1. Place versus Cyberspace: What creates a sensation of place (as a cultural site) in a virtual environment in contradistinction to a sensation of a virtual environment as a collection of objects and spaces?

2. Cultural Presence versus Social Presence and Presence: Which factors help immerse people spatially and thematically into a cultural learning experience?

3. Realism versus Interpretation: Does an attempt to perfect fidelity to sources and to realism improve or hinder the cultural learning experience?

4. Education versus Entertainment: Does an attempt to make the experience engaging improve or hinder the cultural learning experience?

This doctoral thesis outlines a theoretical definition of place, culture, and presence that may become a matrix for virtual environment design as well as a discussion of the advantages and disadvantages of appropriating game-style interaction to enhance engagement. A virtual environment was built using Adobe Atmosphere to test whether cultural understanding and engagement can be linked to the type of interaction offered. The thesis also includes a survey of evaluation mechanisms that may be specifically suitable for virtual heritage environments. In its review of appropriate methodology, the thesis suggests new terms and criteria to assess the contextual appropriateness of various evaluation methods, and provides seven schematic examples of game-style plot devices that lend themselves to evaluation. The test-bed is the evaluation of a virtual archaeology project in Palenqué Mexico using theories of cultural immersion as well as computer game technology and techniques. The case study of Palenqué involved five types of evaluation specifically chosen to assess cultural awareness and understanding gained from different forms of interaction in a virtual heritage environment.


virtual reality in architecture; imaging systems in archaeology; computers and civilization

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30% discount on latest book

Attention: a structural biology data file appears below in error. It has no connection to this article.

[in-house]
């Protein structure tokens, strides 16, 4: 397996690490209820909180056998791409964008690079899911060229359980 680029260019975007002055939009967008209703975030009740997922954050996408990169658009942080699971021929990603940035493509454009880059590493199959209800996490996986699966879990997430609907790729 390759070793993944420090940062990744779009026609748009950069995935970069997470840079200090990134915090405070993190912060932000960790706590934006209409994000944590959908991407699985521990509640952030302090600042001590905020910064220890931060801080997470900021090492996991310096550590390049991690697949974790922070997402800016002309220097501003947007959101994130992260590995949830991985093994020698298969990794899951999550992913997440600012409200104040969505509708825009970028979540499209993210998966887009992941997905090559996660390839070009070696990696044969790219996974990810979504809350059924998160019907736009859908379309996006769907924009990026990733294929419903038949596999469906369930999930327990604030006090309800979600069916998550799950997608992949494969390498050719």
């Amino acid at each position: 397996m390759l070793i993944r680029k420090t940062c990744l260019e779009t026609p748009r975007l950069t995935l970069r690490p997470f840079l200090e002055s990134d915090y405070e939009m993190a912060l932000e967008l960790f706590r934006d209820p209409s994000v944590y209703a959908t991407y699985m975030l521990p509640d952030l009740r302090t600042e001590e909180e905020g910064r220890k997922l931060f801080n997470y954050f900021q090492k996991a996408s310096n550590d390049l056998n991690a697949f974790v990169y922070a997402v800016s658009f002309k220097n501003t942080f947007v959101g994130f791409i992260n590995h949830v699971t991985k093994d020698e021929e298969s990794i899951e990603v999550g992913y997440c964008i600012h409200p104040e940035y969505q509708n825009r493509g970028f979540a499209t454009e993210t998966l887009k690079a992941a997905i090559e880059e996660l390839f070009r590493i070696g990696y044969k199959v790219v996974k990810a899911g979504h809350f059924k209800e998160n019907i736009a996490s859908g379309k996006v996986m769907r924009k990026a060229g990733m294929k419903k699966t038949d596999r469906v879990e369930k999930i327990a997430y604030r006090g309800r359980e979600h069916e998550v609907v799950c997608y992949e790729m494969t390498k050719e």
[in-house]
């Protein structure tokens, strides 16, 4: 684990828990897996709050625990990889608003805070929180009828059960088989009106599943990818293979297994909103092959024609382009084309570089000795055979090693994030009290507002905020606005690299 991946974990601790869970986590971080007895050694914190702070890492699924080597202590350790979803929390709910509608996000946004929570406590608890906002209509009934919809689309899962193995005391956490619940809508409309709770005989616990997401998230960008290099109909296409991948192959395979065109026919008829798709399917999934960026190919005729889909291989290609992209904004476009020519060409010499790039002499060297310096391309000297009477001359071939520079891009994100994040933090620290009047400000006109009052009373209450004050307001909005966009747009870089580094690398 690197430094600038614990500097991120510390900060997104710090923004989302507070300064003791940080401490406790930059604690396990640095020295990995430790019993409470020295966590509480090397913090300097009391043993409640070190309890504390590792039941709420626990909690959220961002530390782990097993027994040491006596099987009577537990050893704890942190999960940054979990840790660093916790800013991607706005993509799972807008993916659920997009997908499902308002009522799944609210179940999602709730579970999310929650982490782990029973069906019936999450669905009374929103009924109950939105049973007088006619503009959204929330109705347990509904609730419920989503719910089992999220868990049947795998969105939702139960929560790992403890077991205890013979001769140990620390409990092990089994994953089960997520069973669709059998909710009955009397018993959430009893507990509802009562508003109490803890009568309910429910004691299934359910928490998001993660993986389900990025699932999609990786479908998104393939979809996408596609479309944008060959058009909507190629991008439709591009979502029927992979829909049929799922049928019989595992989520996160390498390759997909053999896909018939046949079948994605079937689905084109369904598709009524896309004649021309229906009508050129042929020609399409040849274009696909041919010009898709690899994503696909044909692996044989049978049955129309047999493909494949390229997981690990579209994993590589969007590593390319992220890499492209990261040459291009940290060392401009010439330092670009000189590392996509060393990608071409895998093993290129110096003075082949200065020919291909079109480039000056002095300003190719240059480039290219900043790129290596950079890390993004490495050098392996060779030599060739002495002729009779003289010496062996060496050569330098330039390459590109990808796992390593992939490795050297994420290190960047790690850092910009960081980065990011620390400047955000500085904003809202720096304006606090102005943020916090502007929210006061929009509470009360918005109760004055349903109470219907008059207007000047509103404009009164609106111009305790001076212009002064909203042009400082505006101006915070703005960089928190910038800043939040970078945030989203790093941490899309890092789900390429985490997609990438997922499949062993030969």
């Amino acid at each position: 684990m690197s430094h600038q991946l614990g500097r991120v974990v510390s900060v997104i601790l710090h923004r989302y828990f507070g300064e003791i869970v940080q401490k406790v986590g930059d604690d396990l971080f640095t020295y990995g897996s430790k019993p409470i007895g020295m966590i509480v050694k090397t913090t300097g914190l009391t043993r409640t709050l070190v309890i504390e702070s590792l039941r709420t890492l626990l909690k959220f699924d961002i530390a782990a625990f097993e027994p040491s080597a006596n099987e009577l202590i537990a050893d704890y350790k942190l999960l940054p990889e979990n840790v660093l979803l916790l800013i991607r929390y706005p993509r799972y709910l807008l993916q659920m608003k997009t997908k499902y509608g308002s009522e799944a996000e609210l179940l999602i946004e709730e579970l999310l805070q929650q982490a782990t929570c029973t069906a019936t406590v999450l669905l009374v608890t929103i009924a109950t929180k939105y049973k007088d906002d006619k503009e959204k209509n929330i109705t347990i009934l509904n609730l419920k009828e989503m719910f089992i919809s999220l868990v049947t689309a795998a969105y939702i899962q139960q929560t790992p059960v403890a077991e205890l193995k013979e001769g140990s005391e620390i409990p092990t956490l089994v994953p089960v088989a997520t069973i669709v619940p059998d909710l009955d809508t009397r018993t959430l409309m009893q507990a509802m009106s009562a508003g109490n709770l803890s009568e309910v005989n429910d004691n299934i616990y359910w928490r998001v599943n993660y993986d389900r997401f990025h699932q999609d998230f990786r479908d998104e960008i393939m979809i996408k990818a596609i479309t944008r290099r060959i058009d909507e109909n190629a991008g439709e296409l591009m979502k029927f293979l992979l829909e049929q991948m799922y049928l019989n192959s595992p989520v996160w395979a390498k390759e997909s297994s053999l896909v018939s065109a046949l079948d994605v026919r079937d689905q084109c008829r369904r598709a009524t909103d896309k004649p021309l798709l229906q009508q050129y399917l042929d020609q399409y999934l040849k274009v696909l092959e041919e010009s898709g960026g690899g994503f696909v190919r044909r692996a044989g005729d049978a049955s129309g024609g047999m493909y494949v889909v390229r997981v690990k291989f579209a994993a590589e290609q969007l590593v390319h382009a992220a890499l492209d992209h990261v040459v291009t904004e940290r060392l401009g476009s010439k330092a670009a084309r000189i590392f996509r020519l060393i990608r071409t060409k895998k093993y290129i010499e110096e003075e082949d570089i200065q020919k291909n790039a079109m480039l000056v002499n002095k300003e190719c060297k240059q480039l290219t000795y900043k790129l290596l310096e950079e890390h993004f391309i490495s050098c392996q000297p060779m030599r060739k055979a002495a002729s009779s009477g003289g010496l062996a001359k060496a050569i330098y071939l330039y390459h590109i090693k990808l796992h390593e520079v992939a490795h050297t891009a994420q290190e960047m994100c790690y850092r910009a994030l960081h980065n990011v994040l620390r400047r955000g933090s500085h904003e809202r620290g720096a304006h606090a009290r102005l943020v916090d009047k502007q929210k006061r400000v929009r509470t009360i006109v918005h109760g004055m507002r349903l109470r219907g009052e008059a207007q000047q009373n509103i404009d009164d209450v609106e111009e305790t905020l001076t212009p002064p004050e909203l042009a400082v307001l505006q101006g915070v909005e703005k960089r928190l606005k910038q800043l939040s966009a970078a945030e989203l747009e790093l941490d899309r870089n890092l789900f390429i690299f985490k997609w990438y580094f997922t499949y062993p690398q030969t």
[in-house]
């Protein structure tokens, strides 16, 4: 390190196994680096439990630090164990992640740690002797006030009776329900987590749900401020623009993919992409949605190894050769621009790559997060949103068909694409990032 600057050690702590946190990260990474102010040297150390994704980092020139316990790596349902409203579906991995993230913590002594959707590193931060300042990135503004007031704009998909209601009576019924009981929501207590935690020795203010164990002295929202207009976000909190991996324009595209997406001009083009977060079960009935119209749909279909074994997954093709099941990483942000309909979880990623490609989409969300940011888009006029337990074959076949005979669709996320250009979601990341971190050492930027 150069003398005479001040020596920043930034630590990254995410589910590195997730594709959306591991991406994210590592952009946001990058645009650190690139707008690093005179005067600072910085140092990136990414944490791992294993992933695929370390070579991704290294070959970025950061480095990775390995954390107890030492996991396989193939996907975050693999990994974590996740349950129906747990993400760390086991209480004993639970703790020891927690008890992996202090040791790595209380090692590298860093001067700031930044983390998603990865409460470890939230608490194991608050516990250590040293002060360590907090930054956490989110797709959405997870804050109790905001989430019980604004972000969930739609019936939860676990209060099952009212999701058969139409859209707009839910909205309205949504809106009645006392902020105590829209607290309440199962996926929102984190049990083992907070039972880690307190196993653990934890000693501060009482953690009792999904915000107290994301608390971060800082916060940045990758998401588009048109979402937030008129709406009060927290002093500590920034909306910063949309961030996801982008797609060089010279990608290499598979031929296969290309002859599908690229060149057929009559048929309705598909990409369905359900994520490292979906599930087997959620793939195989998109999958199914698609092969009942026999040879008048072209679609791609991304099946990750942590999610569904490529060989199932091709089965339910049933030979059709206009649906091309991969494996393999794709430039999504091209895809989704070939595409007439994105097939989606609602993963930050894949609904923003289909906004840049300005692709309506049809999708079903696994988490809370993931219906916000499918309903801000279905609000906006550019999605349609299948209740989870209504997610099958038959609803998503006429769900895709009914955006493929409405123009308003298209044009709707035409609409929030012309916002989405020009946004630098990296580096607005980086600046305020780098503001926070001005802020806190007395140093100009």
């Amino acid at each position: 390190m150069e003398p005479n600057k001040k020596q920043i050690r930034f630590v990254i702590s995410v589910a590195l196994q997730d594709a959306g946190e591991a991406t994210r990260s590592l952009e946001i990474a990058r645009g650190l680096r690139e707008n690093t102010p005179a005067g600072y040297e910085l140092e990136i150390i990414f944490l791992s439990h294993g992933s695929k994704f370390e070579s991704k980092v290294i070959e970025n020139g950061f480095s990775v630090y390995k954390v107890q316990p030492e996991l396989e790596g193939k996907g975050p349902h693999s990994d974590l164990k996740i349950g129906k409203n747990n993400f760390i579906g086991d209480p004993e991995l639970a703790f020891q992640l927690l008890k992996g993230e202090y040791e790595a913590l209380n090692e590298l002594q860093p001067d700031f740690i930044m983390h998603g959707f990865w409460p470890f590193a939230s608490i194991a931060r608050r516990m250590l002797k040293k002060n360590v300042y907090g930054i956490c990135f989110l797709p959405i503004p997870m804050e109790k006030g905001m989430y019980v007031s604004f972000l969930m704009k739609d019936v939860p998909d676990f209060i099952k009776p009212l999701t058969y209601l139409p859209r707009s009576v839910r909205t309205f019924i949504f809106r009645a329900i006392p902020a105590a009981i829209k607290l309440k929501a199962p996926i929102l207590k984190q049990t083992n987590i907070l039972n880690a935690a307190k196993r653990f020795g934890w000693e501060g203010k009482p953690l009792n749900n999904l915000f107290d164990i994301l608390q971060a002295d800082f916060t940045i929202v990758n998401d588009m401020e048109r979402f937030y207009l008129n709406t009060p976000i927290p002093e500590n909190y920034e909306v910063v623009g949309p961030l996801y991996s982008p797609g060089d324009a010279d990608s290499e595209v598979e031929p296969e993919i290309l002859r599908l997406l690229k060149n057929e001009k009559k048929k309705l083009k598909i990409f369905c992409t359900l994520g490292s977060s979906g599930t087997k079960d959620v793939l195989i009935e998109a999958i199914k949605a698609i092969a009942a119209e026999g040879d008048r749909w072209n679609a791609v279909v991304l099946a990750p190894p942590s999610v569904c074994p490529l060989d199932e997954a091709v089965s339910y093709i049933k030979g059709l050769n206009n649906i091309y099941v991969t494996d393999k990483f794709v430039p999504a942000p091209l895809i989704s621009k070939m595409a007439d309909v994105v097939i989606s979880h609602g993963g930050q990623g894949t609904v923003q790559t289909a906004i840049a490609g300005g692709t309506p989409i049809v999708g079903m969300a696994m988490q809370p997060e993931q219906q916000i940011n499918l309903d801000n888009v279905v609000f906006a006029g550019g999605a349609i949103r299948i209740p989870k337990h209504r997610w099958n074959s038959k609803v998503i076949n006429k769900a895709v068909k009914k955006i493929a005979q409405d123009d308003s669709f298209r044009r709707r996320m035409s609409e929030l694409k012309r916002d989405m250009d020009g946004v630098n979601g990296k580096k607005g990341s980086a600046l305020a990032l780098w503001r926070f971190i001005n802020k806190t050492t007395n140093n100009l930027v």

Regards my latest book “Rethinking Virtual Places”-Indiana University Press have kindly offered a 30% discount just by using this URL (but only for customers “outside US, Canada and Latin America”):

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New Open-access Article on Mixed Reality

A new open-access article by Mr Mafkereseb Bekele, a PhD student at Curtin University and his three supervisors (myself, Dr David McMeekin and Dr Hafizur Rahaman): “The Influence of Collaborative and Multi-Modal Mixed Reality: Cultural Learning in Virtual Heritage” via @MDPIOpenAccess

Studies in the virtual heritage (VH) domain identify collaboration (social interaction), engagement, and a contextual relationship as key elements of interaction design that influence users’ experience and cultural learning in VH applications. The purpose of this study is to validate whether collaboration (social interaction), engaging experience, and a contextual relationship enhance cultural learning in a collaborative and multi-modal mixed reality (MR) heritage environment. To this end, we have designed and implemented a cloud-based collaborative and multi-modal MR application aiming at enhancing user experience and cultural learning in museums. A conceptual model was proposed based on collaboration, engagement, and relationship in the context of MR experience. The MR application was then evaluated at the Western Australian Shipwrecks Museum by experts, archaeologists, and curators from the gallery and the Western Australian Museum. Questionnaire, semi-structured interview, and observation were used to collect data. The results suggest that integrating collaborative and multi-modal interaction methods with MR technology facilitates enhanced cultural learning in VH.

Keywords: mixed reality; virtual heritage; collaborative interaction; multi-modal interaction; engagement; cultural learning

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New Book Out In The Wild

I know I have talked about it enough but I finally have a hardcover copy in my hands…

Rethinking Virtual Places

Rethinking Virtual Places

Download/Print Leaflet

by Erik M. Champion

Published by: Indiana University Press

Academic Announcements

new position and location